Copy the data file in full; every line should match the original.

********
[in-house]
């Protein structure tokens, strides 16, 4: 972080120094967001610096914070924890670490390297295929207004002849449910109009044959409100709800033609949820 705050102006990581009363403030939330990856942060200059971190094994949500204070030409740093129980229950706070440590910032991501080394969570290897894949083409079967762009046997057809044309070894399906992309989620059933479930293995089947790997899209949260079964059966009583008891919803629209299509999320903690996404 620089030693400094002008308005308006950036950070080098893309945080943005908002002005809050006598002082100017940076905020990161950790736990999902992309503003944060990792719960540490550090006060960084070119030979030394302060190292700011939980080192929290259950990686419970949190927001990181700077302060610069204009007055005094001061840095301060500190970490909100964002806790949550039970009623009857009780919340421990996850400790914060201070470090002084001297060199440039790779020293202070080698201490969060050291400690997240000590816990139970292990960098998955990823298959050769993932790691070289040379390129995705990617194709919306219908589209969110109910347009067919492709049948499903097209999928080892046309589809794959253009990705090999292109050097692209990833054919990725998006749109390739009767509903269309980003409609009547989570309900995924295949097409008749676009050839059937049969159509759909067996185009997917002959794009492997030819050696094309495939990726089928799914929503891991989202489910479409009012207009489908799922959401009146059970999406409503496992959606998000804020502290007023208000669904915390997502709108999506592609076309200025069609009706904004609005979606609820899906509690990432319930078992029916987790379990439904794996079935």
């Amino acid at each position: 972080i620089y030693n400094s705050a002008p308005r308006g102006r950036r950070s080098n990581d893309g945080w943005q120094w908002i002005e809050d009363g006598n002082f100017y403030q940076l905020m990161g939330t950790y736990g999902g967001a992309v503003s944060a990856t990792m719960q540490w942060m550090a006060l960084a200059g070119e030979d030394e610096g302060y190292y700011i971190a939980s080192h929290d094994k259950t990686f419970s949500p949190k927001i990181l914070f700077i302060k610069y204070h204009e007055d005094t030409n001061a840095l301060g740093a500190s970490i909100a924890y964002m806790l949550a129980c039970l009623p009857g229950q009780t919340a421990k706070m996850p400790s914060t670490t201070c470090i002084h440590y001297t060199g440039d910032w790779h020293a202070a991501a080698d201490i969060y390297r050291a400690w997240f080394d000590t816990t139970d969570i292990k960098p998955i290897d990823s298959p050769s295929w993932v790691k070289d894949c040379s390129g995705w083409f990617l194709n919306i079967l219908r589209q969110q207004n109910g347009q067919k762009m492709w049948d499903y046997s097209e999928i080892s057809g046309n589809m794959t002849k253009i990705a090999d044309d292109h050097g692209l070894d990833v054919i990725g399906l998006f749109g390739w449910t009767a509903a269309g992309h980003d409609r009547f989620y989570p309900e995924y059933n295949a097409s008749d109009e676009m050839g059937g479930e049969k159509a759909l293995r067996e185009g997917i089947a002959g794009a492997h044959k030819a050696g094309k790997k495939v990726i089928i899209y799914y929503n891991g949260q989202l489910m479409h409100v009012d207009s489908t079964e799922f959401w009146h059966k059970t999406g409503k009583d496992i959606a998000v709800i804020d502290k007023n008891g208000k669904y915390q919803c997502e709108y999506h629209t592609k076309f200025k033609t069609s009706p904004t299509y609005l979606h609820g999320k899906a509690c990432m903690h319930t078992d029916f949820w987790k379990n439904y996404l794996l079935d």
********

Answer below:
[in-house]
């Protein structure tokens, strides 16, 4: 972080120094967001610096914070924890670490390297295929207004002849449910109009044959409100709800033609949820 705050102006990581009363403030939330990856942060200059971190094994949500204070030409740093129980229950706070440590910032991501080394969570290897894949083409079967762009046997057809044309070894399906992309989620059933479930293995089947790997899209949260079964059966009583008891919803629209299509999320903690996404 620089030693400094002008308005308006950036950070080098893309945080943005908002002005809050006598002082100017940076905020990161950790736990999902992309503003944060990792719960540490550090006060960084070119030979030394302060190292700011939980080192929290259950990686419970949190927001990181700077302060610069204009007055005094001061840095301060500190970490909100964002806790949550039970009623009857009780919340421990996850400790914060201070470090002084001297060199440039790779020293202070080698201490969060050291400690997240000590816990139970292990960098998955990823298959050769993932790691070289040379390129995705990617194709919306219908589209969110109910347009067919492709049948499903097209999928080892046309589809794959253009990705090999292109050097692209990833054919990725998006749109390739009767509903269309980003409609009547989570309900995924295949097409008749676009050839059937049969159509759909067996185009997917002959794009492997030819050696094309495939990726089928799914929503891991989202489910479409009012207009489908799922959401009146059970999406409503496992959606998000804020502290007023208000669904915390997502709108999506592609076309200025069609009706904004609005979606609820899906509690990432319930078992029916987790379990439904794996079935």
């Amino acid at each position: 972080i620089y030693n400094s705050a002008p308005r308006g102006r950036r950070s080098n990581d893309g945080w943005q120094w908002i002005e809050d009363g006598n002082f100017y403030q940076l905020m990161g939330t950790y736990g999902g967001a992309v503003s944060a990856t990792m719960q540490w942060m550090a006060l960084a200059g070119e030979d030394e610096g302060y190292y700011i971190a939980s080192h929290d094994k259950t990686f419970s949500p949190k927001i990181l914070f700077i302060k610069y204070h204009e007055d005094t030409n001061a840095l301060g740093a500190s970490i909100a924890y964002m806790l949550a129980c039970l009623p009857g229950q009780t919340a421990k706070m996850p400790s914060t670490t201070c470090i002084h440590y001297t060199g440039d910032w790779h020293a202070a991501a080698d201490i969060y390297r050291a400690w997240f080394d000590t816990t139970d969570i292990k960098p998955i290897d990823s298959p050769s295929w993932v790691k070289d894949c040379s390129g995705w083409f990617l194709n919306i079967l219908r589209q969110q207004n109910g347009q067919k762009m492709w049948d499903y046997s097209e999928i080892s057809g046309n589809m794959t002849k253009i990705a090999d044309d292109h050097g692209l070894d990833v054919i990725g399906l998006f749109g390739w449910t009767a509903a269309g992309h980003d409609r009547f989620y989570p309900e995924y059933n295949a097409s008749d109009e676009m050839g059937g479930e049969k159509a759909l293995r067996e185009g997917i089947a002959g794009a492997h044959k030819a050696g094309k790997k495939v990726i089928i899209y799914y929503n891991g949260q989202l489910m479409h409100v009012d207009s489908t079964e799922f959401w009146h059966k059970t999406g409503k009583d496992i959606a998000v709800i804020d502290k007023n008891g208000k669904y915390q919803c997502e709108y999506h629209t592609k076309f200025k033609t069609s009706p904004t299509y609005l979606h609820g999320k899906a509690c990432m903690h319930t078992d029916f949820w987790k379990n439904y996404l794996l079935d």